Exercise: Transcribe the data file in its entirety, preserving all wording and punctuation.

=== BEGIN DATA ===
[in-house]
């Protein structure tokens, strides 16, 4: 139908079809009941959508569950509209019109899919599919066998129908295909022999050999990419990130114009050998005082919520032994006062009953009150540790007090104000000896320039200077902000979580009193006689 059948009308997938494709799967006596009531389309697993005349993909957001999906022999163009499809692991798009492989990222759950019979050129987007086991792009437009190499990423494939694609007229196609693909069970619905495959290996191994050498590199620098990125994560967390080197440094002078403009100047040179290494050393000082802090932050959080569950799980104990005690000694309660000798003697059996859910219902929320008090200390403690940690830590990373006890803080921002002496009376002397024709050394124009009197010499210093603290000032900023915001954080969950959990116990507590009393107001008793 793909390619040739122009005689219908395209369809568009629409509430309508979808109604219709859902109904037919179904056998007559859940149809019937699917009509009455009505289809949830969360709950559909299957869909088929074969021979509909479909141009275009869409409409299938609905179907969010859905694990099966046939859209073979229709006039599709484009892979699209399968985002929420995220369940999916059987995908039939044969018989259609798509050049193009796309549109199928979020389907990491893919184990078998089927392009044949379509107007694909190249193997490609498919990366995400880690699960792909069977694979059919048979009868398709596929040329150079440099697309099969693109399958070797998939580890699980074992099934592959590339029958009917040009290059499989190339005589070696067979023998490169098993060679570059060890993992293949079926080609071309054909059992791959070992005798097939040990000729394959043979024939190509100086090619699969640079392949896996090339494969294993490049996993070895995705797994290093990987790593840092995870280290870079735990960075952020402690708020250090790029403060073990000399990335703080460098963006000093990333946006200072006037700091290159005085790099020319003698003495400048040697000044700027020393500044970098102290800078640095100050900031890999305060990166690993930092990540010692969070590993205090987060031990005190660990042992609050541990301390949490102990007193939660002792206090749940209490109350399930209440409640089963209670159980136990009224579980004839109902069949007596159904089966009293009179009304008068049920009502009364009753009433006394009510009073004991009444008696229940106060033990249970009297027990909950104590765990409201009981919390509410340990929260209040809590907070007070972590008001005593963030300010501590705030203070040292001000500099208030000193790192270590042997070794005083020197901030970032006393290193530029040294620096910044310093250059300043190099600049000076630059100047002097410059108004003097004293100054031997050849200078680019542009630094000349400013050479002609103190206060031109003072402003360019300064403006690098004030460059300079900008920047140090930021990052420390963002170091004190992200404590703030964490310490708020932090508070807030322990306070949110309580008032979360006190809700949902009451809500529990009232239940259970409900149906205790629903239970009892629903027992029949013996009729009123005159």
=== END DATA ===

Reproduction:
[in-house]
């Protein structure tokens, strides 16, 4: 139908079809009941959508569950509209019109899919599919066998129908295909022999050999990419990130114009050998005082919520032994006062009953009150540790007090104000000896320039200077902000979580009193006689 059948009308997938494709799967006596009531389309697993005349993909957001999906022999163009499809692991798009492989990222759950019979050129987007086991792009437009190499990423494939694609007229196609693909069970619905495959290996191994050498590199620098990125994560967390080197440094002078403009100047040179290494050393000082802090932050959080569950799980104990005690000694309660000798003697059996859910219902929320008090200390403690940690830590990373006890803080921002002496009376002397024709050394124009009197010499210093603290000032900023915001954080969950959990116990507590009393107001008793 793909390619040739122009005689219908395209369809568009629409509430309508979808109604219709859902109904037919179904056998007559859940149809019937699917009509009455009505289809949830969360709950559909299957869909088929074969021979509909479909141009275009869409409409299938609905179907969010859905694990099966046939859209073979229709006039599709484009892979699209399968985002929420995220369940999916059987995908039939044969018989259609798509050049193009796309549109199928979020389907990491893919184990078998089927392009044949379509107007694909190249193997490609498919990366995400880690699960792909069977694979059919048979009868398709596929040329150079440099697309099969693109399958070797998939580890699980074992099934592959590339029958009917040009290059499989190339005589070696067979023998490169098993060679570059060890993992293949079926080609071309054909059992791959070992005798097939040990000729394959043979024939190509100086090619699969640079392949896996090339494969294993490049996993070895995705797994290093990987790593840092995870280290870079735990960075952020402690708020250090790029403060073990000399990335703080460098963006000093990333946006200072006037700091290159005085790099020319003698003495400048040697000044700027020393500044970098102290800078640095100050900031890999305060990166690993930092990540010692969070590993205090987060031990005190660990042992609050541990301390949490102990007193939660002792206090749940209490109350399930209440409640089963209670159980136990009224579980004839109902069949007596159904089966009293009179009304008068049920009502009364009753009433006394009510009073004991009444008696229940106060033990249970009297027990909950104590765990409201009981919390509410340990929260209040809590907070007070972590008001005593963030300010501590705030203070040292001000500099208030000193790192270590042997070794005083020197901030970032006393290193530029040294620096910044310093250059300043190099600049000076630059100047002097410059108004003097004293100054031997050849200078680019542009630094000349400013050479002609103190206060031109003072402003360019300064403006690098004030460059300079900008920047140090930021990052420390963002170091004190992200404590703030964490310490708020932090508070807030322990306070949110309580008032979360006190809700949902009451809500529990009232239940259970409900149906205790629903239970009892629903027992029949013996009729009123005159």